Content warning: The following piece contains references to sexual assault
Look, I know that the Ottawa Senators have made some moves over the past few days. I know that there are tons of interesting points to fixate on and speculate about. There will be plenty of time to pontificate about them in the coming days, but before we do that, there are a few more pressing things that I have to get off my chest here. I’m tired of still having to talk about hockey culture, but this is where we’re at.
This is Five Thoughts for Friday, July 30th, 2021.
On Tony DeAngelo
I don’t know that I have anything new to add on the Carolina Hurricanes signing Tony DeAngelo. If you want a detailed, nuanced look at this situation, you should read Sara Civian’s column in The Athletic on the remarks made by DeAngelo, and Hurricanes general manager Don Waddell.
So many Hurricanes fans are now questioning if this is really an environment full of people who love them back.
But a brand can’t love you back, and the Hurricanes’ touting of a fan-friendly, accepting culture of positive tweets saying “Hockey is For Everyone” was just that — a well-curated brand.
They aren’t owned by the community or the fan culture or the fantasy of what it means to be a small-market team. They’re owned by a rich man, Tom Dundon. And he just spent $1 million to sign a player he thinks can be a good deal.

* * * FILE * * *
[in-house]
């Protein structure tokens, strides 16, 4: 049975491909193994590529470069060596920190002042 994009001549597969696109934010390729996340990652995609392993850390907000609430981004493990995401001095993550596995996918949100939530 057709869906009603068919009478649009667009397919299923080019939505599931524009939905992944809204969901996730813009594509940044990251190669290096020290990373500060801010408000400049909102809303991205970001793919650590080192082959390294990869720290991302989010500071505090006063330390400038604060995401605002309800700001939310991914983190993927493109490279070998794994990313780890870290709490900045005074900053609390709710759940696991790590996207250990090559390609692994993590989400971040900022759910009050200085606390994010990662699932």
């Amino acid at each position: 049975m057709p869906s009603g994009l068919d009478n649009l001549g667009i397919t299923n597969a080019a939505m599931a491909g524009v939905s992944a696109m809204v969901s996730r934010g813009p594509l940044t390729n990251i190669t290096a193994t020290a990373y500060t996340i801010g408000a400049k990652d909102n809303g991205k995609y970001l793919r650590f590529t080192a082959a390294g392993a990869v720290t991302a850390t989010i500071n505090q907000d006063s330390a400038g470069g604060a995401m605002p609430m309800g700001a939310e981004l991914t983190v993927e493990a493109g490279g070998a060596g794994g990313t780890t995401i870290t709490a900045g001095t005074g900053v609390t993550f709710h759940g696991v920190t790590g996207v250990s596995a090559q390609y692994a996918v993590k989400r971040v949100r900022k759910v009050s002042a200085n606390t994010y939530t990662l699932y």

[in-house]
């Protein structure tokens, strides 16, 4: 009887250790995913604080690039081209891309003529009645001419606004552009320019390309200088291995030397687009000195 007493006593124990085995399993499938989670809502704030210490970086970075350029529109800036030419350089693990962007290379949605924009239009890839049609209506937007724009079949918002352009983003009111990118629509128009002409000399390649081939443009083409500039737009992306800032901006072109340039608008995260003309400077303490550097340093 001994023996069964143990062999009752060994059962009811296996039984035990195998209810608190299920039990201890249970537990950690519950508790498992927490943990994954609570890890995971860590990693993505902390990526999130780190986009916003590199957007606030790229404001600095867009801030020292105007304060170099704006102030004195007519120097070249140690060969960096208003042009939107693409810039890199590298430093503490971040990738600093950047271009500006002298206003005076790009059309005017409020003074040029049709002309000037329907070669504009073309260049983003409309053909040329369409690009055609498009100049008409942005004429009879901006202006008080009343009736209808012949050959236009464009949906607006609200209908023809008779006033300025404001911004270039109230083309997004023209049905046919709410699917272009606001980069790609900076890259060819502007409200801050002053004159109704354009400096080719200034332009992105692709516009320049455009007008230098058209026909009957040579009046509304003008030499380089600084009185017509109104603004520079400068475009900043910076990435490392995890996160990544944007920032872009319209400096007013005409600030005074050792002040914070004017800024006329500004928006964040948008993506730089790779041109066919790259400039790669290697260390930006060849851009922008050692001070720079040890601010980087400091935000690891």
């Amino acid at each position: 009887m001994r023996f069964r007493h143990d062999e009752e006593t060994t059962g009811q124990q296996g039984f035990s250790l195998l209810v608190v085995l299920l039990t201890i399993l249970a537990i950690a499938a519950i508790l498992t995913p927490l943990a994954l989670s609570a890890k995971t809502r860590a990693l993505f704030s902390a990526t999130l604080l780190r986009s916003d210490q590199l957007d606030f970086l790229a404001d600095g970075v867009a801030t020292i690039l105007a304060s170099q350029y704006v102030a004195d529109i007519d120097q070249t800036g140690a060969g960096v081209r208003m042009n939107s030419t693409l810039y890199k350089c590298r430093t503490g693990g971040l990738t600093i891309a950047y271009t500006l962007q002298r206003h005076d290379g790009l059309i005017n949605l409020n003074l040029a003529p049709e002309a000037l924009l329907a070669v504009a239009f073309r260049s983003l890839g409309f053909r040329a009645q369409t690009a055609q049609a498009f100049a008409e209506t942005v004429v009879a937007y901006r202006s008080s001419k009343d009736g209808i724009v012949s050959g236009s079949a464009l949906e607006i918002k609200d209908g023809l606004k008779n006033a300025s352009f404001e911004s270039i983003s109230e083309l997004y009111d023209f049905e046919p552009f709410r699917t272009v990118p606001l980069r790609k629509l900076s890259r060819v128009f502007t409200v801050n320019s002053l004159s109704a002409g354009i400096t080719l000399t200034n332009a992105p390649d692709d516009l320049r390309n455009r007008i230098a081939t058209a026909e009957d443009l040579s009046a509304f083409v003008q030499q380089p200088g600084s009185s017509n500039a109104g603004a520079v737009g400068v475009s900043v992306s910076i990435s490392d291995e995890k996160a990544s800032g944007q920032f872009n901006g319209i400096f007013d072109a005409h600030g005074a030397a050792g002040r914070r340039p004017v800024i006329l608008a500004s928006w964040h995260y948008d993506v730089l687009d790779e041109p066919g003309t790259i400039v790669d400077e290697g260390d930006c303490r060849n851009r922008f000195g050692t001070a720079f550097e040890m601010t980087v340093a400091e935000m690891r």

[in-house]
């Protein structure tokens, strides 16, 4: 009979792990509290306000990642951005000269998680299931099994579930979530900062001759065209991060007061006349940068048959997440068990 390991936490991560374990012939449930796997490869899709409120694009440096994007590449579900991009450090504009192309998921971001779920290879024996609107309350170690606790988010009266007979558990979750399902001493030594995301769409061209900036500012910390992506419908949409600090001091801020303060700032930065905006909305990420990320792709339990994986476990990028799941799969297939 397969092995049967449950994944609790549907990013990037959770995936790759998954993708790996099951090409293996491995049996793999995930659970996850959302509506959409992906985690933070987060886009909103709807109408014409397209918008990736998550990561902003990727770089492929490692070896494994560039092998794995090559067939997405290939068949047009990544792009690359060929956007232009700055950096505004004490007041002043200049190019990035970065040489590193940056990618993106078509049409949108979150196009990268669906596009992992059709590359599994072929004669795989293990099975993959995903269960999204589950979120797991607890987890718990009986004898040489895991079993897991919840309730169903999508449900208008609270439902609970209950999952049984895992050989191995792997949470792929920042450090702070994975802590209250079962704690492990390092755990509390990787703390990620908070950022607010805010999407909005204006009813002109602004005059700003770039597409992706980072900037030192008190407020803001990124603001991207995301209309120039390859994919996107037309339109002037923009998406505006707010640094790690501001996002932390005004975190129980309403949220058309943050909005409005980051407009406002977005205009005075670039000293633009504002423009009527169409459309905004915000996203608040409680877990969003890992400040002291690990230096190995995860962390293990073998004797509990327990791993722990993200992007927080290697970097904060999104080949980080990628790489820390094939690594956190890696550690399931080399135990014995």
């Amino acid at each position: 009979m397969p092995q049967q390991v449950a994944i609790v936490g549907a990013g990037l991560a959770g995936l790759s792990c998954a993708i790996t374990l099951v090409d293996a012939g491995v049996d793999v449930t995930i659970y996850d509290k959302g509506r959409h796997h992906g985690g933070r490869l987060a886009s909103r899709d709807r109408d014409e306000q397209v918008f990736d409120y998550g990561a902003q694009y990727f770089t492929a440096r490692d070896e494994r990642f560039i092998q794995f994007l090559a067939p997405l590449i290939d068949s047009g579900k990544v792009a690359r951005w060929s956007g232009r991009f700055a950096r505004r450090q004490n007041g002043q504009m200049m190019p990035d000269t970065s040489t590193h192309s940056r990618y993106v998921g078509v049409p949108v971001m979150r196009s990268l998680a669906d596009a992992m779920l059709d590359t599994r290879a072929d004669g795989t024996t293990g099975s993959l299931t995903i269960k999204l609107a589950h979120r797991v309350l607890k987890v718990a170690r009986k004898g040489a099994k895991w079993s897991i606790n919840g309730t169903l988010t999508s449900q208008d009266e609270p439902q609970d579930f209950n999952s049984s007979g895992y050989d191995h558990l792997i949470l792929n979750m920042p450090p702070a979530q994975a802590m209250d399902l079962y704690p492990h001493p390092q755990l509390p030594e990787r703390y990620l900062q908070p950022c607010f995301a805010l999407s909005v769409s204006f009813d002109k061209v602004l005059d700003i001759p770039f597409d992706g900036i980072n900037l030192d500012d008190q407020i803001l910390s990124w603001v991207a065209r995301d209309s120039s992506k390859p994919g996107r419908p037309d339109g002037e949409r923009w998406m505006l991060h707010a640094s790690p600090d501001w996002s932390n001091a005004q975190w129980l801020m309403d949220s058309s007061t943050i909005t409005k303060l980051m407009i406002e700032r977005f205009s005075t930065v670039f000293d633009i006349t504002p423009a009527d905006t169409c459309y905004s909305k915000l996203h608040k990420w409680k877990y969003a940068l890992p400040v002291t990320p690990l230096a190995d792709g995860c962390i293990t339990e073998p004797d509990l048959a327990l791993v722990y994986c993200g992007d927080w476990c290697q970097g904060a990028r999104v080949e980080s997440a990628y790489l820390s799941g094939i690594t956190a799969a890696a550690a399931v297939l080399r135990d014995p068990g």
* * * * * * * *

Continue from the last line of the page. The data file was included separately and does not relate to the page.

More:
Hockey culture is insidious, and don’t let anyone convince you otherwise: The Hurricanes are not exempt.
The fact of the matter is that the Hurricanes are affording a second chance to a guy with a history of overt racism, bigoted comments, abuse of officials, and bullying his own teammates. All of this is known. What’s worse, is Carolina doesn’t even seem to be sure as to why they’re putting their faith in him.
With confidence like this how could anyone question this decision pic.twitter.com/bHDv34j2ie— Sara Civ (@SaraCivian) July 29, 2021
Redemption arcs are for people that have done the work. If DeAngelo has put in the requisite effort, he and the Hurricanes sure haven’t shown us that’s the case.
On Jake Virtanen
Let me start off by saying that Jake Virtanen deserves his day in court. The former Vancouver Canucks forward is facing allegations of sexual misconduct, and he is entitled to the presumption of innocence that our justice system provides.
That said, his accuser deserves to have her accusations taken seriously, and shouldn’t have to face Virtanen on TV every night, reaping the rewards of his professional hockey dream.
This makes the Hurricanes’ reported interest in Virtanen troubling, to say the least. For an organization that has built a reputation of being inclusive, and accessible to their fans to not only sign DeAngelo, but apparently also kick tires on Virtanen is beyond disappointing.
On Logan Mailloux
Speaking of someone who hasn’t done the work, we enter the Montreal Canadiens’ first-round draft selection from last week. As you well know by now, the Canadiens drafted Logan Mailloux. Mailloux had requested to not be selected this year after being convicted of distributing an intimate photo of a woman from a sexual encounter in Sweden last year, without her consent.